Who institutionalizes institutions? The case of paternity establishment in the United States

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Abstract

Objective. Many researchers have cited the importance of institutional legacies to explain why legislators resist transferring tasks from one agency to another but leave undefined exactly what constitutes these legacies. This analysis concretely defines institutional legacies as organized interests who shape the range of options available for programmatic implementation. Methods. Using a pooled, time-series ordered probit model for the U.S. states from 1988 to 1995, this article focuses on the transition from court-based systems to administrative agencies in making paternity determinations. Results. Lawmakers are less likely to move to administrative systems in states where there are family courts, elected judges, and a large number of lawyers organized into the American Bar Association. The presence of women legislators, however, can mitigate these legacy effects and move the process of innovation onward. Conclusions. Institutional legacies are best conceptualized as strong, organized interests who resist relinquishing any part of their authority, even when confronted with more effective ways of achieving policy goals.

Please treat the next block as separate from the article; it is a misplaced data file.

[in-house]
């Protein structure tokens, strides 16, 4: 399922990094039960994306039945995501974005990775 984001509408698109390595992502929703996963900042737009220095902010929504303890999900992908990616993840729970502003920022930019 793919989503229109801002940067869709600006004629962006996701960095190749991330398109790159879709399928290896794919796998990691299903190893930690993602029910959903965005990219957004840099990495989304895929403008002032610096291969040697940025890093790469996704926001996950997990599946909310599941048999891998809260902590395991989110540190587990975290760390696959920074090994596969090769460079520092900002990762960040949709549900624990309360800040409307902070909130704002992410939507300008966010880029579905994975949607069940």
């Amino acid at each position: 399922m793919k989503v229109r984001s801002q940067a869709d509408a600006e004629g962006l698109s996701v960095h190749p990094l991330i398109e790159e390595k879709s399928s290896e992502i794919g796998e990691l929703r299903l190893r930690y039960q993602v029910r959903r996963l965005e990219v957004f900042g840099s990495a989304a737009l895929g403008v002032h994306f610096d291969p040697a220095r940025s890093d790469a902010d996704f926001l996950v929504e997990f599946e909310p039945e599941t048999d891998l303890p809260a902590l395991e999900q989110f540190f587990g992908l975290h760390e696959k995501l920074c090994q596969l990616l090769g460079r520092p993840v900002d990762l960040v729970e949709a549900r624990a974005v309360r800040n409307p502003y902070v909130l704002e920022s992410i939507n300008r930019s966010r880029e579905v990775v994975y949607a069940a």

Original languageEnglish (US)
Pages (from-to)312-328
Number of pages17
JournalSocial Science Quarterly
Volume82
Issue number2
DOIs
StatePublished - Jun 2001

All Science Journal Classification (ASJC) codes

  • General Social Sciences

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